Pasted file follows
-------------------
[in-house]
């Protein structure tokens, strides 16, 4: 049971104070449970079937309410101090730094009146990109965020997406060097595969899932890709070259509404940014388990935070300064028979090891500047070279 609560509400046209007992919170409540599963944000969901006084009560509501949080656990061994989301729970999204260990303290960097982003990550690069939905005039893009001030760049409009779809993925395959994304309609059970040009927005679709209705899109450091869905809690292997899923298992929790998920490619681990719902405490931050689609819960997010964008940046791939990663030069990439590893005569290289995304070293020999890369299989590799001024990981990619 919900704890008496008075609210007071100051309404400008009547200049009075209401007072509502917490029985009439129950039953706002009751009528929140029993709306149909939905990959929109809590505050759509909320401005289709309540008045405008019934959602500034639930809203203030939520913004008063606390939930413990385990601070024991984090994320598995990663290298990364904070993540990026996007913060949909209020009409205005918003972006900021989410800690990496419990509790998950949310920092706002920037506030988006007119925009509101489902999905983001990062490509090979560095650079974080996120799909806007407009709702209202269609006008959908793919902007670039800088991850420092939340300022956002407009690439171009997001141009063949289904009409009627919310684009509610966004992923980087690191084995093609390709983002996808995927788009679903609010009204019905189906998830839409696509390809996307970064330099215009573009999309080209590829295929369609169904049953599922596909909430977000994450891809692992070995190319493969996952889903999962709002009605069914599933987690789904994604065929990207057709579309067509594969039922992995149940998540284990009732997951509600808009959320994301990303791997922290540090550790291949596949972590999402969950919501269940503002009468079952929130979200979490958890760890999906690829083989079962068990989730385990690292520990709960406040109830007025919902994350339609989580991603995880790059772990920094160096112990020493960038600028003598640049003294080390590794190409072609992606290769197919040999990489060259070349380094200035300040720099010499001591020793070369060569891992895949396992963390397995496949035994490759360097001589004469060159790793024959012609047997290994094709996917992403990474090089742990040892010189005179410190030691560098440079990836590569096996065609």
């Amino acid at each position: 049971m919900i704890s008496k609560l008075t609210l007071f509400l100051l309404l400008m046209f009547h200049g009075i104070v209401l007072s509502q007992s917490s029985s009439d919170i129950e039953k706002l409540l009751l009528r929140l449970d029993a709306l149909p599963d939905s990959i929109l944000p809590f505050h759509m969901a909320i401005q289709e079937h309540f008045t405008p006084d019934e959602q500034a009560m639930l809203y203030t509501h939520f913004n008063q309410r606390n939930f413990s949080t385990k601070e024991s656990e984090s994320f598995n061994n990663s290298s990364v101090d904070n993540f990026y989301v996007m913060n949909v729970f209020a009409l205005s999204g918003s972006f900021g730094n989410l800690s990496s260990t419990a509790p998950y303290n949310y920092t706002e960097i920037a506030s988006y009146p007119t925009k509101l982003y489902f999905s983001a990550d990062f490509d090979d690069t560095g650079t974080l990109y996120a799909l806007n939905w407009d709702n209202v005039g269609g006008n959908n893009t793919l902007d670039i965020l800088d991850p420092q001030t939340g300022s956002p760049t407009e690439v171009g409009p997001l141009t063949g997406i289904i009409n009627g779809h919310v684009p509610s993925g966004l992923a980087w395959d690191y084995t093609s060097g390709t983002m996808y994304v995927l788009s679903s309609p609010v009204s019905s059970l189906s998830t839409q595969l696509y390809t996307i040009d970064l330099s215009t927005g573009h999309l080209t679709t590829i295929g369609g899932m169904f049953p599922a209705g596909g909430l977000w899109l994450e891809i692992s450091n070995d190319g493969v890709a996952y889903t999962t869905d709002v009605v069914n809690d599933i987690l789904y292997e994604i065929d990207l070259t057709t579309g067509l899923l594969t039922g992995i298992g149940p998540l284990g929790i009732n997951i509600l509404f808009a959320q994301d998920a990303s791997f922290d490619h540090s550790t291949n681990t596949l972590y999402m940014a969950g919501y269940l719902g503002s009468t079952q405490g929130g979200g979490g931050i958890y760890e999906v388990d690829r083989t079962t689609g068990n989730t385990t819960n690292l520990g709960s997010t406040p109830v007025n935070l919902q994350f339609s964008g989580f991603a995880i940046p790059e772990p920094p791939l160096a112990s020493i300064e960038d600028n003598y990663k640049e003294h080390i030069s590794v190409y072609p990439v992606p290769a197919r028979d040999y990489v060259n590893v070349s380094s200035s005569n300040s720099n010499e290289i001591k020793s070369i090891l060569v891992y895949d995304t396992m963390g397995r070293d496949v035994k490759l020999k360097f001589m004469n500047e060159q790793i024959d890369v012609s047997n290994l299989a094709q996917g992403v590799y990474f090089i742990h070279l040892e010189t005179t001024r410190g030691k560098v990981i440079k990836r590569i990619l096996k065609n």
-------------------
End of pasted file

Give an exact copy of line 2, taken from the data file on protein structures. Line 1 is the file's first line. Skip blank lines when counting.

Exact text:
């Protein structure tokens, strides 16, 4: 049971104070449970079937309410101090730094009146990109965020997406060097595969899932890709070259509404940014388990935070300064028979090891500047070279 609560509400046209007992919170409540599963944000969901006084009560509501949080656990061994989301729970999204260990303290960097982003990550690069939905005039893009001030760049409009779809993925395959994304309609059970040009927005679709209705899109450091869905809690292997899923298992929790998920490619681990719902405490931050689609819960997010964008940046791939990663030069990439590893005569290289995304070293020999890369299989590799001024990981990619 919900704890008496008075609210007071100051309404400008009547200049009075209401007072509502917490029985009439129950039953706002009751009528929140029993709306149909939905990959929109809590505050759509909320401005289709309540008045405008019934959602500034639930809203203030939520913004008063606390939930413990385990601070024991984090994320598995990663290298990364904070993540990026996007913060949909209020009409205005918003972006900021989410800690990496419990509790998950949310920092706002920037506030988006007119925009509101489902999905983001990062490509090979560095650079974080996120799909806007407009709702209202269609006008959908793919902007670039800088991850420092939340300022956002407009690439171009997001141009063949289904009409009627919310684009509610966004992923980087690191084995093609390709983002996808995927788009679903609010009204019905189906998830839409696509390809996307970064330099215009573009999309080209590829295929369609169904049953599922596909909430977000994450891809692992070995190319493969996952889903999962709002009605069914599933987690789904994604065929990207057709579309067509594969039922992995149940998540284990009732997951509600808009959320994301990303791997922290540090550790291949596949972590999402969950919501269940503002009468079952929130979200979490958890760890999906690829083989079962068990989730385990690292520990709960406040109830007025919902994350339609989580991603995880790059772990920094160096112990020493960038600028003598640049003294080390590794190409072609992606290769197919040999990489060259070349380094200035300040720099010499001591020793070369060569891992895949396992963390397995496949035994490759360097001589004469060159790793024959012609047997290994094709996917992403990474090089742990040892010189005179410190030691560098440079990836590569096996065609």